HISTORY OF SAINT LUCIA

Saint Lucia is one in the chain of islands situated between North and South America, which make up the Caribbean. It is a subgroup of the Windward Islands and is located between 60 and 61 degrees West longitude, and 13 and 14 degrees North latitude. Its closest neighbors are the French island of Martinique 21 miles to the north, St. Vincent and the Grenadines 24 miles to the south, and Barbados 100 miles on its north-eastern side. It is surrounded by the Caribbean Sea and the Atlantic ocean.

Saint Lucia was first inhabited by the Amerindians (Kalinago) for about 800 years. They made it very difficult for the early Europeans to settle on the island. The Amerindians named the island “Ianoula” which according to Dominican missionary Pere Raymond Breton means “There where the iguana is found”. The name eventually evolved to “Hewanorra” until Spanish explorers named it "Sancta Lucia" after Saint Lucy of Syracuse.

 

In 1650 the French purchased the island and settled there in 1651. The French were able to ward off attacks by the Caribs and the colony increased. In 1659, the English arrived and tried to take over the island with claims that they were entitled to it because of their earlier attempt at colonization. They were eventually defeated. However, this was the beginning of a fight between the French and the British over Saint Lucia which lasted for 150 years. During that period Saint Lucia changed hands fourteen times; seven times British and seven times French. As a result of these battles, the island became known as “The Helen of the West Indies” after the legend of Helen of Troy. Saint Lucia  was finally surrendered to Britain by the French in 1814.

Capital: Castries

Currency: East Caribbean dollar

Population: 183,000 (2019 est.) 

Government: Constitutional monarchy, Parliamentary system

Independence: 22 February 1979 (from the UK)

Official Language: English

Religion: Predominantly Roman Catholic (61% of the population)

Climate: Tropical 

Motto: The Land, The People, The Light

National Anthem: "Sons and Daughters of St. Lucia" *

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*The National anthem first adopted in 1967 upon achieving self-government, and confirmed as the official anthem upon independence in 1979.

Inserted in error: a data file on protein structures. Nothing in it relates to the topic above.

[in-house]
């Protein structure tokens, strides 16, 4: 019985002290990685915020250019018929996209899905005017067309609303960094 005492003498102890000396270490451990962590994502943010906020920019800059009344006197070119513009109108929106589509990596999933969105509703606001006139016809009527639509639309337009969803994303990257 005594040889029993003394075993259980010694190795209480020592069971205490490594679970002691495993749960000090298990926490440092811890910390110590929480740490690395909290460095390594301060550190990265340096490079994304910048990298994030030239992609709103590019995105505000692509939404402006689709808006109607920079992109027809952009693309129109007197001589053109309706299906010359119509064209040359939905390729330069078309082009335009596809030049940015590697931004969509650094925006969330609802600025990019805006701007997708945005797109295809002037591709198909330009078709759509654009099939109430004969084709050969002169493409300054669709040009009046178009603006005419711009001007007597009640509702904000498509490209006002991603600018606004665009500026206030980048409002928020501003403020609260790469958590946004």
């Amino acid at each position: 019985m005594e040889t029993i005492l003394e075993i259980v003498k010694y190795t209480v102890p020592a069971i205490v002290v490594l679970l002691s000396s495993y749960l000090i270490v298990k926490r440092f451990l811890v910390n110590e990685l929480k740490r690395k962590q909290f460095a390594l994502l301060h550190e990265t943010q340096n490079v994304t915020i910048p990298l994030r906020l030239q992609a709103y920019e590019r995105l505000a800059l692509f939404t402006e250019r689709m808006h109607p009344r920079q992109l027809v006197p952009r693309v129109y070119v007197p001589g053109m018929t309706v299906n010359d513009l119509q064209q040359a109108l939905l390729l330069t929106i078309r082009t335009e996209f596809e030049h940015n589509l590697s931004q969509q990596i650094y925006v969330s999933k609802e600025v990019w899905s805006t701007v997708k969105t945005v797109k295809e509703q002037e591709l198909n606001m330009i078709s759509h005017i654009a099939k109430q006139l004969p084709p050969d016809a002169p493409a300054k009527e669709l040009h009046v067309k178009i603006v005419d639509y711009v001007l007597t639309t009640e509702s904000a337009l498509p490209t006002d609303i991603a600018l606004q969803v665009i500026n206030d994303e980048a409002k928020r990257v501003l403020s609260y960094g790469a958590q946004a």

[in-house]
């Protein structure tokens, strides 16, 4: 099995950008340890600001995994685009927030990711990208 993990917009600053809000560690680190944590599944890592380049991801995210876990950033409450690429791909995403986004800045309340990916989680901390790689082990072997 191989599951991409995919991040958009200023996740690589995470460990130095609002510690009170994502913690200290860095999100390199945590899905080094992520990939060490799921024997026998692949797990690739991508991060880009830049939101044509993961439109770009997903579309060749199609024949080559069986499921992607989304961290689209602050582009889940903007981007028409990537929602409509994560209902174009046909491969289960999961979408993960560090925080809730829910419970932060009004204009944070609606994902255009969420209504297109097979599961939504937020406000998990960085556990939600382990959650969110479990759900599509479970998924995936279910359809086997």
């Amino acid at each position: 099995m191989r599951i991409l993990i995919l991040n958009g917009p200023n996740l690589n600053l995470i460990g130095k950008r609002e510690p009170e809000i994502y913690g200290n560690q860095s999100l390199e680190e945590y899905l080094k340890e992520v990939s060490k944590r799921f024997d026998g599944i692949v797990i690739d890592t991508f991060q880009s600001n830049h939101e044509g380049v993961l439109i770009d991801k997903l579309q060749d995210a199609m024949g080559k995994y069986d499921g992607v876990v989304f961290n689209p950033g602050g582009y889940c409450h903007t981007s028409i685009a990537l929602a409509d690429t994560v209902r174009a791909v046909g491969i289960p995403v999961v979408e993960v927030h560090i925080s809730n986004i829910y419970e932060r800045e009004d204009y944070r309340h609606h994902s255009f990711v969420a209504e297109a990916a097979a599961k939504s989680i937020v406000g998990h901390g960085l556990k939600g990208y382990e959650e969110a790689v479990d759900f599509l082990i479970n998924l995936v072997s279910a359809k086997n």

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National Flag and Coat of Arms

The National flag of Saint Lucia consists of three superimposed triangles of gold, black, and white over blue background. The triangles mimic the shape of the Pitons (a National Landmark), and the colours speak to the following:

 

Cerulean blue: Tropical sky and blue emerald sea waters. it also symbolizes fidelity
 

Gold: Sunshine and prosperity
 

Black and White: Influence of black and white cultures, and racial harmony. The larger black section

over the white indicates the dominance of black influence

This Coat of Arms is the official seal of the government of Saint Lucia and represents the country’s past, present, and future.

 

Brief description

Tudor Rose: Represents England which was our mother country

Fleur d’lisle: Period of French control

Cross on the shield made from bamboo: the National plant

African stool: A reminder that the first black inhabitants came from Africa

Torch: The beacon of light for our path

Saint Lucian Parrot: Amazona Versicolor: the National bird

National Motto (printed at the bottom of the shield):

The Land, The People, The Light

–The Land: A rich natural resource.

–The People: Different races of the country.

–The Light: The sunlight and wisdom of the people.

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 Embassy of Saint Lucia to the Republic of China, Taiwan